ALA passed a resolution supporting the ERA in 1974. It joined the boycott of states that had not passed the ERA in 1977, but retrenched 18 months later. After moving its 1979 midwinter meeting to Washington, D.C., the ALA Executive Board reaffirmed ALA's existing contract with Palmer House in Chicago for 1980. ALA established an ERA Task Force and gave funds to state library associations in unratified states to promote passage of the amendment. It supported ERA until the amendments' 1982 failure. As a result of the Task Force's efforts, women's opportunities in the profession significantly increased. See Freeman, “Women in Archives,” 192; Patricia Lester, American Library Association Social Responsibilities Round Table, Feminist Task Force. 2008.1 Box 16 Folder 4: SAA Status of Women; Cassell, “The Women's Rights Struggle in Librarianship,” 21–28; and Garrison, “Women in Librarianship,” 146–68.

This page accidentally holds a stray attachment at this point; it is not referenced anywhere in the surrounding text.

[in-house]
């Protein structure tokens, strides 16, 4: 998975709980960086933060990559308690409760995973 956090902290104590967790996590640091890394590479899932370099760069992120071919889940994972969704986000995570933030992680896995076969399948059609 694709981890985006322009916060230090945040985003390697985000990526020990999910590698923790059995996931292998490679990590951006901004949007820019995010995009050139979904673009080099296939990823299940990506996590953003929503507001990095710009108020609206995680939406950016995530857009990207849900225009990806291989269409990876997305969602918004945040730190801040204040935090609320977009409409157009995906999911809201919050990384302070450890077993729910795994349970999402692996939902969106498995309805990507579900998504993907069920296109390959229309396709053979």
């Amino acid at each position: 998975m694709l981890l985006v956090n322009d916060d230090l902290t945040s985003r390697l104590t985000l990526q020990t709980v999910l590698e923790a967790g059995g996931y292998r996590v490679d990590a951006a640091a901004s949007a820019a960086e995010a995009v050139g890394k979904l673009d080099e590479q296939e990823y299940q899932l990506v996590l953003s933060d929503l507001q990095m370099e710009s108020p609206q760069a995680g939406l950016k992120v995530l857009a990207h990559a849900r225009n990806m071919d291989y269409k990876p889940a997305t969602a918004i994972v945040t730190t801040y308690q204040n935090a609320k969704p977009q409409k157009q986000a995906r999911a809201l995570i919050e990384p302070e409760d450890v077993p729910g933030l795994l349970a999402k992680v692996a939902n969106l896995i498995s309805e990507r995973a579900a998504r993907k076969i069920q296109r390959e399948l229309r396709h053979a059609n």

The Feminist Task Force continues its work in 2018 as the Committee on the Status of Women in Librarianship (COSWL). Its mission remains consistent: “To officially represent the diversity of women's interest within ALA and to ensure that the association considers the rights of the majority (women) in the library field. To promote and initiate the collection, analysis, dissemination, and coordination of information on the status of women in librarianship. To coordinate the activities of ALA units that consider questions having special relevance for women. To identify lags, gaps, and possible discrimination in resources and programs relating to women. To help develop evaluative tools, guidelines, and programs in cooperation with other ALA units designed to enhance the opportunities and the image of women in the library profession, thus raising the level of consciousness concerning women. To establish contacts with committees on women within other professional groups and to officially represent ALA concerns at interdisciplinary meetings on women's equality. To provide council and membership with reports needed for the establishment of policies and actions related to the status of women in librarianship, and monitor ALA units to ensure consideration of the rights of women,” http://www.ala.org/aboutala/committees/ala/ala-coswl.